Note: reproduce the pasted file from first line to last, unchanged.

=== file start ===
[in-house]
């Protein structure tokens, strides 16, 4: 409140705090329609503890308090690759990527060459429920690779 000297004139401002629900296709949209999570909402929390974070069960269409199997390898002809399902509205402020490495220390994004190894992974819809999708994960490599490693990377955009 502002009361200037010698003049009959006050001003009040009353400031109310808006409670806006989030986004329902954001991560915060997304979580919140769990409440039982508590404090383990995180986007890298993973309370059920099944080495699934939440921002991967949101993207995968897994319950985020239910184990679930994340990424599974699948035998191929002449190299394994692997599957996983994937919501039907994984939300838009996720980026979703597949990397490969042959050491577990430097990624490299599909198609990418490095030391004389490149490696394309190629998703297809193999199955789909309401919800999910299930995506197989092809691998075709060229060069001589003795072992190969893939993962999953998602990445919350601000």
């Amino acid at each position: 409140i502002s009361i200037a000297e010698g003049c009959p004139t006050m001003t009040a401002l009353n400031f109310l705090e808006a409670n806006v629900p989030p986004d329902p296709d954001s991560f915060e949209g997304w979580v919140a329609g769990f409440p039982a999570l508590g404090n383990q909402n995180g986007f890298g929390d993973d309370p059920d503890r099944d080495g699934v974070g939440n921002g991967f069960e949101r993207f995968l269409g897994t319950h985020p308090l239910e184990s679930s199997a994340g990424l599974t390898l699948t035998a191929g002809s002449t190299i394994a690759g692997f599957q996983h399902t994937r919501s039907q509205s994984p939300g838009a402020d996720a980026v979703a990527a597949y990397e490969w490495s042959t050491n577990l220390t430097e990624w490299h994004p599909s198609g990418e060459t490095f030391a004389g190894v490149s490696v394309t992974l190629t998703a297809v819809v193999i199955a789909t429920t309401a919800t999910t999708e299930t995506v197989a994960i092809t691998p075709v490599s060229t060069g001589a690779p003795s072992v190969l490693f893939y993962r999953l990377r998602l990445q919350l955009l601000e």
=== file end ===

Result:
[in-house]
């Protein structure tokens, strides 16, 4: 409140705090329609503890308090690759990527060459429920690779 000297004139401002629900296709949209999570909402929390974070069960269409199997390898002809399902509205402020490495220390994004190894992974819809999708994960490599490693990377955009 502002009361200037010698003049009959006050001003009040009353400031109310808006409670806006989030986004329902954001991560915060997304979580919140769990409440039982508590404090383990995180986007890298993973309370059920099944080495699934939440921002991967949101993207995968897994319950985020239910184990679930994340990424599974699948035998191929002449190299394994692997599957996983994937919501039907994984939300838009996720980026979703597949990397490969042959050491577990430097990624490299599909198609990418490095030391004389490149490696394309190629998703297809193999199955789909309401919800999910299930995506197989092809691998075709060229060069001589003795072992190969893939993962999953998602990445919350601000």
């Amino acid at each position: 409140i502002s009361i200037a000297e010698g003049c009959p004139t006050m001003t009040a401002l009353n400031f109310l705090e808006a409670n806006v629900p989030p986004d329902p296709d954001s991560f915060e949209g997304w979580v919140a329609g769990f409440p039982a999570l508590g404090n383990q909402n995180g986007f890298g929390d993973d309370p059920d503890r099944d080495g699934v974070g939440n921002g991967f069960e949101r993207f995968l269409g897994t319950h985020p308090l239910e184990s679930s199997a994340g990424l599974t390898l699948t035998a191929g002809s002449t190299i394994a690759g692997f599957q996983h399902t994937r919501s039907q509205s994984p939300g838009a402020d996720a980026v979703a990527a597949y990397e490969w490495s042959t050491n577990l220390t430097e990624w490299h994004p599909s198609g990418e060459t490095f030391a004389g190894v490149s490696v394309t992974l190629t998703a297809v819809v193999i199955a789909t429920t309401a919800t999910t999708e299930t995506v197989a994960i092809t691998p075709v490599s060229t060069g001589a690779p003795s072992v190969l490693f893939y993962r999953l990377r998602l990445q919350l955009l601000e």